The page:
This article is about one of the honorees of Fast Company’s first Next Big Things in Tech awards. Read about all the winners here.
On a Sunday afternoon in Seoul in October, the K-pop sensation BTS took to the stage in front of hundreds of millions of fans for their latest show, Permission to Dance Onstage. But the audience that turned up to watch the seven sing and dance wasn’t in the stadium where the group was performing. They were in their homes, in dozens of countries around the world, streaming the event live on their phones, laptops, and computers.
Far from being a passive, lean-back experience, fans were showing their love for the charismatic, coiffed boy band by throwing up stickers on the screen (fireworks, hearts); virtually applauding them via a “cheer button”; and weighing in with comments in a live chat, which included people chiming in from all over the world with reactions and purple heart emojis. Before the show’s encore, fans chanted by typing “BTS” in the comments over and over again. The multi-screen format of the show meant that viewers could choose to home in on individual performers or enjoy wider-lens shots of the group’s synchronized choreography.
According to HYBE, BTS’s management company, the show amassed viewers in 197 countries around the world. HYBE has not disclosed how many viewers the show attracted, but a similar BTS concert in late 2020 drew nearly a million viewers in just as many countries. Even more impressive, both concerts streamed without any major glitches, despite the enormous volume of concurrent streams during the shows’ runs, and the varying levels of watchers’ internet speed around the world.
The shows were made possible by Kiswe, the cloud streaming technology company that has spent nearly a decade perfecting its live streaming platform and tools, as well as thinking deeply about what fans want out of their virtual experiences. According to CEO Mike Schabel, the process has involved its share of agita.
“Live-live is a different level of anxiety than VOD live,” he says. “Because with the latter, which a lot of people do, you can test and test and test and test. When it’s live-live, it’s live. And we are massive scale to an audience that has very high expectations of an amazing experience to see their band. We want to deliver that.”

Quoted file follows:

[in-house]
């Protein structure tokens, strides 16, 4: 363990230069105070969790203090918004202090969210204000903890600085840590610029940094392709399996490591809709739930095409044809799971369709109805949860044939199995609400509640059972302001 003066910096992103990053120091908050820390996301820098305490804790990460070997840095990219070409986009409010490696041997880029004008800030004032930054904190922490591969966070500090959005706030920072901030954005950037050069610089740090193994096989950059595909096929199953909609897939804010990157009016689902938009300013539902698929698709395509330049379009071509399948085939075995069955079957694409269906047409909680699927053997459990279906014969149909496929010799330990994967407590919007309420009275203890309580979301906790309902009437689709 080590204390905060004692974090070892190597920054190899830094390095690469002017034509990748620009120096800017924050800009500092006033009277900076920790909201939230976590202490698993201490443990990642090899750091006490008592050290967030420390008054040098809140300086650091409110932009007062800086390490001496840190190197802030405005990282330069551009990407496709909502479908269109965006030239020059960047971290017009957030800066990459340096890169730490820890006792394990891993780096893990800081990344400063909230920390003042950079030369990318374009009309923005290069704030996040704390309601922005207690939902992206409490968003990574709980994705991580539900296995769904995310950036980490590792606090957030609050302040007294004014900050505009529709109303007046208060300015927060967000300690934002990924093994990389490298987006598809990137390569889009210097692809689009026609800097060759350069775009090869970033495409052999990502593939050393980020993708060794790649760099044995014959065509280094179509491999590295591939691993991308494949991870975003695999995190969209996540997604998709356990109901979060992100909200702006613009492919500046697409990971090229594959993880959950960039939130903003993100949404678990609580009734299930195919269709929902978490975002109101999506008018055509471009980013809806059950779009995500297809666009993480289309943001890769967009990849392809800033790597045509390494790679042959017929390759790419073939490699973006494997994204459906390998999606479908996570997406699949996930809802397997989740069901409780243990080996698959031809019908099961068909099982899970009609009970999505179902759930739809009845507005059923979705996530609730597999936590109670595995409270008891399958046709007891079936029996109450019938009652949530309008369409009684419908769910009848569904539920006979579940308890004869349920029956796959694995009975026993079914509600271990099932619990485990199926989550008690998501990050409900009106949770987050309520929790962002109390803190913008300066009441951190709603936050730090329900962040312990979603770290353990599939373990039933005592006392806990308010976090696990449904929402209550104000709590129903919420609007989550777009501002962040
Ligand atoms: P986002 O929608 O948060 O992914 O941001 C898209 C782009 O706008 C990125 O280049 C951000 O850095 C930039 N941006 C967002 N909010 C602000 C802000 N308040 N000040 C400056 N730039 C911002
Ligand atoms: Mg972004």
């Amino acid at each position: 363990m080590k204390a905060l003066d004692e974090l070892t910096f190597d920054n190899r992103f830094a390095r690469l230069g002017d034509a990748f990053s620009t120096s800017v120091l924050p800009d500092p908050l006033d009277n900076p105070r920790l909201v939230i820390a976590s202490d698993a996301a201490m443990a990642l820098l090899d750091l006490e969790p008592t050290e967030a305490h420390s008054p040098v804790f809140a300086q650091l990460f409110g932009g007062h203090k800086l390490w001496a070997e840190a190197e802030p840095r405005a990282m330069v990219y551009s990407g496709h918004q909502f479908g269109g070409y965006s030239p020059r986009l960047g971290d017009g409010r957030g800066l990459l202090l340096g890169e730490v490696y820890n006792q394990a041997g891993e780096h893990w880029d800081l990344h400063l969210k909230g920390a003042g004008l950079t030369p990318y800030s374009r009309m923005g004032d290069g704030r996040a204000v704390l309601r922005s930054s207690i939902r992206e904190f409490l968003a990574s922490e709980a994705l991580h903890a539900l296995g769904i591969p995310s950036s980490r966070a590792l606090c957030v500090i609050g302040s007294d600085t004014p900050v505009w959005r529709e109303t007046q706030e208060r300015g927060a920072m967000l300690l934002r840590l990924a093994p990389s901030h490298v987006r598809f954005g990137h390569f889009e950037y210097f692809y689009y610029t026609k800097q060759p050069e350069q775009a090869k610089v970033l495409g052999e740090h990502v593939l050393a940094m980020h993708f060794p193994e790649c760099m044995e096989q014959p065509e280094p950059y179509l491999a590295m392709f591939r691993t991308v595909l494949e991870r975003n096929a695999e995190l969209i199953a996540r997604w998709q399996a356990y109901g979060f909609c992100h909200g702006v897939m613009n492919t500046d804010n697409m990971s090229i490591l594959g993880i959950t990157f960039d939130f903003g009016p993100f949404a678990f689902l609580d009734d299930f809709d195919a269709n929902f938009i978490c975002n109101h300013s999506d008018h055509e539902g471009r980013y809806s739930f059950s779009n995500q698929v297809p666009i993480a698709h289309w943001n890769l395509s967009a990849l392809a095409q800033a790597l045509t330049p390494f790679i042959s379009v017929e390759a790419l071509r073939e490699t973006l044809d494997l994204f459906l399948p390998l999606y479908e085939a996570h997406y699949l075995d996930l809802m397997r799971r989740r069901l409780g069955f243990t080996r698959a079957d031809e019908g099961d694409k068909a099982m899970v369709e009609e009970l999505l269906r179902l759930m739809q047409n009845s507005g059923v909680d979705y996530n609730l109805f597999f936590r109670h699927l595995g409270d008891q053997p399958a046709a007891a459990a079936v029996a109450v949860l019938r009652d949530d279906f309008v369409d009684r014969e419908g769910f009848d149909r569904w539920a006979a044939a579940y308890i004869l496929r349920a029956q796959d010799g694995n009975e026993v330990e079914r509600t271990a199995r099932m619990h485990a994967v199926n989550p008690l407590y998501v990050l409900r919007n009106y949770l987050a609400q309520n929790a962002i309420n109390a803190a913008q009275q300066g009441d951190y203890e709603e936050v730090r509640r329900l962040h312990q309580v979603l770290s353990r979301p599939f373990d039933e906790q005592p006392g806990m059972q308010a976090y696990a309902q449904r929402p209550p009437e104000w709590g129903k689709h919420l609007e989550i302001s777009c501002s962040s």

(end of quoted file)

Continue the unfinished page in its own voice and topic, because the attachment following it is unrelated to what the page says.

As IRL as possible
Founded in 2013, Kiswe offers a turn-key, interactive video platform to entertainment companies and media rights holders—essentially anyone looking to turn a live event into a digital experience that aims to feel as IRL as possible. Kiswe gives partners the tools to broadcast their event as well as handle front-end ticketing, piracy management, and customized fan engagement tools. The platform has evolved to be able to stream mass audiences in 4K video, a process that involves taking in fast-moving lights and action, and rendering it all into a precise, high-resolution video stream.
Beyond BTS, Kiswe has powered shows by Justin Bieber and Culture Club, and has partnered with sports leagues like the PGA and FIFA to live stream games. During the pandemic, when the NBA was playing to empty stands, Kiswe live-streamed games, pre-game warmups, and half-time shows. All of these virtual events are built around fans with the goal of “making them feel heard,” Schabel says, “and giving them the tools with which they can contribute.
“The audience at home is very, passionate,” he goes on. “They might be yelling, they might be screaming at the TV. But if nobody hears them, they don’t feel like they matter. If you’re not heard, you feel like a ghost.”
This realization led to a series of features that Kiswe has folded into its platform over the years, including the chat feed and cheer button. “Think of it as an applaud button,” Schabel says of the latter. “You smash on that cheer button and then what happens is we surface that or render that as a live, global map showing the cheering of the audience around the world with the volume of cheering based on the number of people.
“It’s one thing when you’re sitting in your room watching your digital screen. It’s another when you realize you’re part of people in 200 countries cheering. All of a sudden it becomes a global event.”
Performers also engage in the virtual-ness of the event. Schabel recalls how during the Culture Club show in November of 2020, Boy George and the band “were aware that this was about performing to a digital audience, a remote audience. Members of the band were given devices and jumped into the digital audience chat and even responded to fans.”
For its sports streams, Kiswe also introduced a button that allows viewers to take five-second selfie videos and share them with the rest of the audience. The videos are sent to Kiswe, which then moderates them (inappropriate content is cut) and streams them back into the broadcast via what Schabel calls a “fan cam.” The idea for the innovation came during the pandemic, when some sports leagues were allowing a limited number of fans to sit, socially-distanced, in stands. “If you get 50 people that have to sit there for two hours on camera, we realized, that’s not inclusive,” Schabel says. “If we have a million people watching, a million people want to show up and be seen. How do we do that?”
With the pandemic waning, Schabel remains confident there is still a huge appetite for communal, virtual viewing, particularly when fans are given the opportunity to engage. “Thanksgiving is coming up,” he says. “You’re going to have everybody watching the various football games. Take a look around the room and see how many people are actually watching the game versus doing everything else on their phones”—like posting comments about the game on social media or chatting with friends about it.
“So I think what we’re doing is, we’re capturing the imagination of so many people who have been armchair quarterbacks and who have sat on the sidelines and haven’t been heard. It’s a pent-up demand.”